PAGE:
2023 Author: Donald Evans | [email protected]. Last modified: 2023-05-21 05:03
It is clear that the advancement of technology makes many devices obsolete at a rapid rate. That's always a problem, but it's much more serious when a manufacturer tries to end the life of a gadget without justifiable reason. This is the case of the first Kindles that were launched on the market, since cannot be registered with Amazon accounts
As long as the Amazon account is linked, it works correctly. But, after returning one of these eBook readers to its factory state, it will be impossible to register it with an Amazon account. Therefore, the possibility of selling these second-hand Kindles disappears. And, in case of gifting it to another person, you cannot modify the associated account.
This is not an unexpected problem, the manufacturer has confirmed that first and second generation Kindles are no longer cannot be registered with Amazon accounts because they are "too old ". On a technical level, it doesn't make much sense that the account can continue to be used, but not register a new one, so it seems that it is an arbitrary decision to leave these Kindles aside.
It is true that we are talking about models that, in some cases, are close to 10 years old. Today, we can buy much better e-book readers for little money. But no one feels good when a product they have paid for is limited. After all, an eBook reader does not age at the rate of other devices. Although they have advanced in recent years, the first and second generation Kindle models are still usable.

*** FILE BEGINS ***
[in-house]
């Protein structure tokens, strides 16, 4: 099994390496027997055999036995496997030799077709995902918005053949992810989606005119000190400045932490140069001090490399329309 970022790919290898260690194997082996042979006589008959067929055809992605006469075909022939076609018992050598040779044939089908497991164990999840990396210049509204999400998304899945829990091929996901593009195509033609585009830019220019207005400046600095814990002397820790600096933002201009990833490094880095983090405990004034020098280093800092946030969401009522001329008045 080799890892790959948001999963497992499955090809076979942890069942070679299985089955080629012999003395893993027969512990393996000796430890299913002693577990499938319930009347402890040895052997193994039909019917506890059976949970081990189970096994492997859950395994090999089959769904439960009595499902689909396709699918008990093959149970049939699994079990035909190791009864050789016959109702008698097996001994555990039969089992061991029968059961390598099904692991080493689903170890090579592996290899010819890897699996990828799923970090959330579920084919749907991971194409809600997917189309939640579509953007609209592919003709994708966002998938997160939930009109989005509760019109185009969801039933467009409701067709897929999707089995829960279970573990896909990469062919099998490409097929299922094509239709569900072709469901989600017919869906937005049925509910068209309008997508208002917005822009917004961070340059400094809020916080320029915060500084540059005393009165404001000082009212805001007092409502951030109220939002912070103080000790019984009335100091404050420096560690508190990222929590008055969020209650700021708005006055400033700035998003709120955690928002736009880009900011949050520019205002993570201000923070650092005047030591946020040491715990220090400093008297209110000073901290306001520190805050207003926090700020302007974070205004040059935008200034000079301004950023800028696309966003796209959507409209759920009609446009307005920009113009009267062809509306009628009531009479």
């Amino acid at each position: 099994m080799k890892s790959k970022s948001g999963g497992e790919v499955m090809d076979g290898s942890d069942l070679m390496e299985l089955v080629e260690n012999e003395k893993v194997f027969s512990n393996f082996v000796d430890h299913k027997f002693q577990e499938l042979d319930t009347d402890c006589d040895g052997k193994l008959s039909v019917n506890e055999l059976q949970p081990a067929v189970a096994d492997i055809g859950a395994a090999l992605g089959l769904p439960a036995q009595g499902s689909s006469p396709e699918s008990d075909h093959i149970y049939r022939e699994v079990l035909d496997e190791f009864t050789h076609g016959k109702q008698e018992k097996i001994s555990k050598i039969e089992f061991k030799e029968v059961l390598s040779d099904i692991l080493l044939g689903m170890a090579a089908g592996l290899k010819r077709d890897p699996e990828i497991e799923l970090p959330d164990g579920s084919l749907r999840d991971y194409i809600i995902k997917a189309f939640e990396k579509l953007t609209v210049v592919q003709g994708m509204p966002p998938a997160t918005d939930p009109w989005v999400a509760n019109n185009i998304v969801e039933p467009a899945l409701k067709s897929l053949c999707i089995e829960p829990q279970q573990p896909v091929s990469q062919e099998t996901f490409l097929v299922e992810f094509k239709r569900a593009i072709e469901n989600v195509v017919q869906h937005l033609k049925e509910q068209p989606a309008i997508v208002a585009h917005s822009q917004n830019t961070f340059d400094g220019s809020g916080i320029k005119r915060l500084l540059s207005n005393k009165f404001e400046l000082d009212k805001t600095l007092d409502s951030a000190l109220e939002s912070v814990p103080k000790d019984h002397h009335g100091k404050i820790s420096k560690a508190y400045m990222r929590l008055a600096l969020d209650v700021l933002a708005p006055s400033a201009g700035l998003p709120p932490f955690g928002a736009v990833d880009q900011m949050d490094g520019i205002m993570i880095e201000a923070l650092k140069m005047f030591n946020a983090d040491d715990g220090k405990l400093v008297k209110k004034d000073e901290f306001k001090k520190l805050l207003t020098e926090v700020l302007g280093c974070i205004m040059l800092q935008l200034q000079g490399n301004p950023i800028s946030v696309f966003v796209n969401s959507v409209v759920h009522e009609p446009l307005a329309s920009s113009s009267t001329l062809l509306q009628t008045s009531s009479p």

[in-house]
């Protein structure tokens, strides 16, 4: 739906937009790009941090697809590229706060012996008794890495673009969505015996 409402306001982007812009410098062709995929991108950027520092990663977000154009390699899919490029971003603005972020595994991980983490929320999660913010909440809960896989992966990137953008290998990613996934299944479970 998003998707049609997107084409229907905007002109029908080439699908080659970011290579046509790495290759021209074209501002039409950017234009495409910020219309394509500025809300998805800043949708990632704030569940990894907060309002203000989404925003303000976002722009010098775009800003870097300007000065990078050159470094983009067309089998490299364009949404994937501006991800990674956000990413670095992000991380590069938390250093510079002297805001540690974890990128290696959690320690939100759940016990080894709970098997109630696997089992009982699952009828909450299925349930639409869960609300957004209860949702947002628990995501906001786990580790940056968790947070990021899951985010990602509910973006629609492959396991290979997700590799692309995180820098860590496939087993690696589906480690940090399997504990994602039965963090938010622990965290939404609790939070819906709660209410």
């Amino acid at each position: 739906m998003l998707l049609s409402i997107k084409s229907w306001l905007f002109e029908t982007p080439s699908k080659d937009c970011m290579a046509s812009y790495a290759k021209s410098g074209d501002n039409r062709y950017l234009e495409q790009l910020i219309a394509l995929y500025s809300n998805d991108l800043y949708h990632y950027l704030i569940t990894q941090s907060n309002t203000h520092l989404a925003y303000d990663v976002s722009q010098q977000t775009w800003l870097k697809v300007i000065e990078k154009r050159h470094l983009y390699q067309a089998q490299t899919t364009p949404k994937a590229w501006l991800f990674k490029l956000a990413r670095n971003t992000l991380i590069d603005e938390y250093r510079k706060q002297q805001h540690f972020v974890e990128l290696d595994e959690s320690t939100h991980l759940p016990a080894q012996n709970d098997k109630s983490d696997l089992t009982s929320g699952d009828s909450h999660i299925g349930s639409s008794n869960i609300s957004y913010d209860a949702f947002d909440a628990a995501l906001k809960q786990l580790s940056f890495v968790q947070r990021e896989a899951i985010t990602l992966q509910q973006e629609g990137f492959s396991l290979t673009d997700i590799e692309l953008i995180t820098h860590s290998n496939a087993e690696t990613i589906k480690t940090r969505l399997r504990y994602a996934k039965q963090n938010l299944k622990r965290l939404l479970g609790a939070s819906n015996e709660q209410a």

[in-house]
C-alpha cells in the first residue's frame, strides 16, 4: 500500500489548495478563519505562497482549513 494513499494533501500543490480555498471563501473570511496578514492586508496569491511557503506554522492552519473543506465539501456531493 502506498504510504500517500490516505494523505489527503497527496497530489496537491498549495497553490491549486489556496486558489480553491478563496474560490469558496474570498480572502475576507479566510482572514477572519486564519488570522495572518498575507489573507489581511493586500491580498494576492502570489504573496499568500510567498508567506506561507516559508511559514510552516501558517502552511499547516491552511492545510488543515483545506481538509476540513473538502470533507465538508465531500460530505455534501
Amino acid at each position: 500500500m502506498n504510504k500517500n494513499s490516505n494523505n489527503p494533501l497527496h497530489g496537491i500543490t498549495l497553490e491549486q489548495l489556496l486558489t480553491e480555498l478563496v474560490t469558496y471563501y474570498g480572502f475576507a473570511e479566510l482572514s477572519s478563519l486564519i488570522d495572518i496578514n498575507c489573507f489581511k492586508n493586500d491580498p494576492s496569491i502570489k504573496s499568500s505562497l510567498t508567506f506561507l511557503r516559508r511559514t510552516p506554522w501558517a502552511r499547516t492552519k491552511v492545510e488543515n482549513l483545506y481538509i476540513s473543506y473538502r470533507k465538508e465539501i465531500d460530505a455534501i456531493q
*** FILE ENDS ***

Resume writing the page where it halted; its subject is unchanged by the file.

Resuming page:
Planned obsolescence is a serious problem for consumers and environmental sustainability. We don't know if Amazon will allow these Kindles to be registered after this case has come to light. Although it is a company that takes great care of its customers, probably not too many users keep these very old Kindles.
Therefore, owners of a 1st or 2nd generation Kindle reader should not reset their device, or they won't be able to register using their Amazon account Certainly a controversial move, which shows that devices that we buy have an ephemeral life.
What do you think of this news? Do you think Amazon has the right to limit access to older Kindles?